North Korea Country Report
North Korea is among the countries with the highest operational risk scores. Government efforts to introduce more market-oriented policies have consistently stalled, or been suspended or reversed. Despite ongoing construction, mainly in the capital Pyongyang, physical infrastructure is poor and substantial improvement is unlikely, including in special economic zones. International sanctions because of North Korea’s nuclear and missile programmes will likely continue to hinder foreign investment or operations beyond the one-year outlook. All labour is controlled by the government, posing the risk of withdrawal of workers in addition to the arbitrary seizure of assets, as happened in the Kaesong Industrial Zone in April 2013 and February 2016.
There are no known domestic or transnational terrorist groups in North Korea. The government has sponsored or carried out terrorist-style attacks on South Korean targets and (most recently) the assassination of the North Korean supreme leader’s half-brother in Malaysia in February 2017. The North Korean government and military also support international terrorism by selling technology, training, and weapons to state and non-state actors, including chemical weapons to the Syrian government and small-arms and anti-tank weapons to militant groups, such as Hamas.
The risk of interstate war on the Korean Peninsula is reduced largely due to ongoing diplomacy between North Korea, South Korea, and the US. In 2017, a sixth nuclear test and multiple long-range missile launches by North Korea (in addition to bellicose rhetoric from North Korea and the United States) contributed to the brinkmanship that increased the risk of miscalculation and escalation towards conflict. A return to this relatively risky exchange of threats and violent incidents is highly probable if high-level talks fail. Specifically, North Korea and the United States will probably continue to disagree on the definition, specific steps, and timeline for “denuclearisation” of the peninsula.
North Korea’s ubiquitous and strict domestic security and intelligence services minimise the risk of social unrest. Most people with strong anti-government leanings are more likely to attempt to defect from North Korea rather than to rebel. Food or fuel shortages would be the most probable trigger for protests, but these would probably be sparsely attended because of repressive security forces. They will probably use force and mass detention, if not public execution, to disperse and end any protests. In the long term, increasing information on South Korea will probably foment political dissatisfaction, although not enough to instigate an uprising.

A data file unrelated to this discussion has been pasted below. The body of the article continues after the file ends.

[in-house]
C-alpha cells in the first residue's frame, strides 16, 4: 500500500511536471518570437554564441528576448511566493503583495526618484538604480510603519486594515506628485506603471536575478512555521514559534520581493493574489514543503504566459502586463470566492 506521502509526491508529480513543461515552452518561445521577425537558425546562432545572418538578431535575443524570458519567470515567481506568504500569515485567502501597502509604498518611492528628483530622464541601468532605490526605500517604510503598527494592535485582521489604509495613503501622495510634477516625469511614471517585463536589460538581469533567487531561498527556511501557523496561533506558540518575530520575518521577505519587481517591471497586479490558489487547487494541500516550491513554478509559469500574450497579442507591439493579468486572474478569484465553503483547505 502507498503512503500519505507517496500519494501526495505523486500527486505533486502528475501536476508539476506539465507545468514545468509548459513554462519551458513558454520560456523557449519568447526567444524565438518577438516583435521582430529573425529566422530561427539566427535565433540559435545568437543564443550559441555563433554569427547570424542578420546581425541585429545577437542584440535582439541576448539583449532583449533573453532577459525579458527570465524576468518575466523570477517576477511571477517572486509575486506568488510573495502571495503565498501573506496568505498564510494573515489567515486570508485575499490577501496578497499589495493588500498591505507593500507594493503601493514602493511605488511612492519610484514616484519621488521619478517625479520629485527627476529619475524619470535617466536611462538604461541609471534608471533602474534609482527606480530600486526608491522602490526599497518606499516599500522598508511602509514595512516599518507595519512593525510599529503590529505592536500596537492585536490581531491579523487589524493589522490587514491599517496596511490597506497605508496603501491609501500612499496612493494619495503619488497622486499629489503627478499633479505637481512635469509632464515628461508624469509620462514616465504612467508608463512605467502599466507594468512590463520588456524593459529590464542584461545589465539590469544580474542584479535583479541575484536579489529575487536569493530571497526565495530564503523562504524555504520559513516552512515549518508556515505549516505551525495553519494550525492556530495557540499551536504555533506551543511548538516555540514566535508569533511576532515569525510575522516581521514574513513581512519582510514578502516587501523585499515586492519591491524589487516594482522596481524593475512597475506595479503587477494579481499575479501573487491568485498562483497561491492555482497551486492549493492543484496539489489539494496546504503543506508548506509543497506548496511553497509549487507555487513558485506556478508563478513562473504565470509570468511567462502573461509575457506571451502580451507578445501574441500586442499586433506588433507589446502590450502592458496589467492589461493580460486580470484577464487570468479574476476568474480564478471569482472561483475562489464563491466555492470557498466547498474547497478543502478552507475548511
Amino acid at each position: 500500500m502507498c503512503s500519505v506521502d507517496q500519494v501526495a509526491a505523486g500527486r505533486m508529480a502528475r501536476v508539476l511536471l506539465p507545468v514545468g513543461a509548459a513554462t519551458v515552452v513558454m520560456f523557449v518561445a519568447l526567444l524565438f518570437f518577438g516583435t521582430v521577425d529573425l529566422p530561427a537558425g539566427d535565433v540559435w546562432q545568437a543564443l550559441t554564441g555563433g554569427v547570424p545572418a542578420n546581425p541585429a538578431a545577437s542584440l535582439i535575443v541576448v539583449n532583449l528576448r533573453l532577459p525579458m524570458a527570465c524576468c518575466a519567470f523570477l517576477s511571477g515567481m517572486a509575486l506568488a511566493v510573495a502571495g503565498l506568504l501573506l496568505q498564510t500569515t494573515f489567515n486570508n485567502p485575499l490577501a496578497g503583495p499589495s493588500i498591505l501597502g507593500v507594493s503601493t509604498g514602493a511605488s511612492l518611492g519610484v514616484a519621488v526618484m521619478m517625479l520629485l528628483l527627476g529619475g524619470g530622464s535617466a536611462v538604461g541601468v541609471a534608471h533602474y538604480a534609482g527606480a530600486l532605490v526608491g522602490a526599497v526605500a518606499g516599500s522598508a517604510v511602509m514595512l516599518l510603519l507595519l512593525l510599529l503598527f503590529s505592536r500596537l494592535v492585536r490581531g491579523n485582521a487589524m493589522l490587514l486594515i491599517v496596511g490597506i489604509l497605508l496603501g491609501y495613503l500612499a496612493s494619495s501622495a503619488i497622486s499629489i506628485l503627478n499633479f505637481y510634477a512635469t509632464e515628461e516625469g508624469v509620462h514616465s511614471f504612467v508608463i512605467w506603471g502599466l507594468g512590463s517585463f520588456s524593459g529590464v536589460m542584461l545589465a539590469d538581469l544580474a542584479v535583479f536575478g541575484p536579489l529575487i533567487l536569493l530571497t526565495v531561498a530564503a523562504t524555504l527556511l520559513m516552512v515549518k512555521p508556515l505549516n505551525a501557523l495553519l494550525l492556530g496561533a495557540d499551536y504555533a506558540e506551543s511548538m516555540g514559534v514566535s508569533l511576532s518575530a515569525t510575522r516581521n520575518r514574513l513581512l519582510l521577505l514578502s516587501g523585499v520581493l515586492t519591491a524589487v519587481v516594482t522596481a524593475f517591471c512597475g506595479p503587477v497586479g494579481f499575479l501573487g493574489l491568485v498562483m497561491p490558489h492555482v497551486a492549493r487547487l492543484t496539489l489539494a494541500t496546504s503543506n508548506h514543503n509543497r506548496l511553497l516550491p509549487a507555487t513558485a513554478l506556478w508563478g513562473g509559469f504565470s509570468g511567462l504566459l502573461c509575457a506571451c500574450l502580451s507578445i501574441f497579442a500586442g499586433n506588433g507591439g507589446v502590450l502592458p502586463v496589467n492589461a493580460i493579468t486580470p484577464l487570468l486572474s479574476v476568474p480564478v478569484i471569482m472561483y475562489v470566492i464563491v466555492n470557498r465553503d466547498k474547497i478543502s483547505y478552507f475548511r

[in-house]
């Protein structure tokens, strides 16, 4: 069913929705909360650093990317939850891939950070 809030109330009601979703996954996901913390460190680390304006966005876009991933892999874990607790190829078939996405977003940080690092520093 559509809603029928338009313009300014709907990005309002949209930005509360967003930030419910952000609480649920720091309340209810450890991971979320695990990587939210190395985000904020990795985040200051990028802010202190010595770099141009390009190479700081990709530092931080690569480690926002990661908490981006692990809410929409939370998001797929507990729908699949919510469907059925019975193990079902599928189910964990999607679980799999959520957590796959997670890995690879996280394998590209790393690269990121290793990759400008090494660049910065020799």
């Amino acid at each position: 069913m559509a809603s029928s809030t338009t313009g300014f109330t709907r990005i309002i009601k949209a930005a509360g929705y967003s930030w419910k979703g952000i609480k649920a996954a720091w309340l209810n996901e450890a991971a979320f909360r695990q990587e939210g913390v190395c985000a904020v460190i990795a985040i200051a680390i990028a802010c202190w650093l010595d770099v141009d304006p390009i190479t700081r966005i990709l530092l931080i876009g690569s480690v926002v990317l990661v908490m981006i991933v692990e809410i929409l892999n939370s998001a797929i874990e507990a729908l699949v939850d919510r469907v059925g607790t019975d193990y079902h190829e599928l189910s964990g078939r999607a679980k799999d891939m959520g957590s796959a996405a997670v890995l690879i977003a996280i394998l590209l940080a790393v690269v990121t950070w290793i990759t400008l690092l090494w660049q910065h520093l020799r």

Vaccinations required to enter the country
Proof of vaccination against yellow fever is required if traveling from a country with risk of yellow fever transmission and over one year of age.
Hepatitis A: A vaccine is available for anyone over one year of age. The vaccine may not be effective for certain people, e.g. those born before 1945 and who lived as a child in a developing country and/or have a past history of jaundice (icterus). These people can instead get a shot of immune globulin (IG) to boost their immunity against the disease.
Hepatitis B: A vaccine is available for children at least two months old.
Diphtheria-Tetanus-Polio: A booster shot should be administered if necessary (once every ten years).
Typhoid Fever: If your travels take you to regions with poor sanitary conditions (for children two years old and up).
Rabies: For prolonged stays in an isolated region (for children from when they can walk).
Japanese Encephalitis: For stays of longer than one month in a rural zone during the rainy season (for children over the age of one). The vaccine is administered in a local medical facility.
For Children: All standard childhood immunizations should be up-to-date. In the case of a long stay, the BCG vaccine is recommended for children over one month and the MMR (measles-mumps-rubella) vaccine for children over nine months.
Autumn is sunny and dry. Winters are quite harsh but still sunny and dry. Spring is often foggy and rivers remain frozen until mid-April. Summer, monsoon season, is hot (30°C) and very rainy.
There are no emergency services in North Korea.
Voltage: 220 V ~ 50 Hz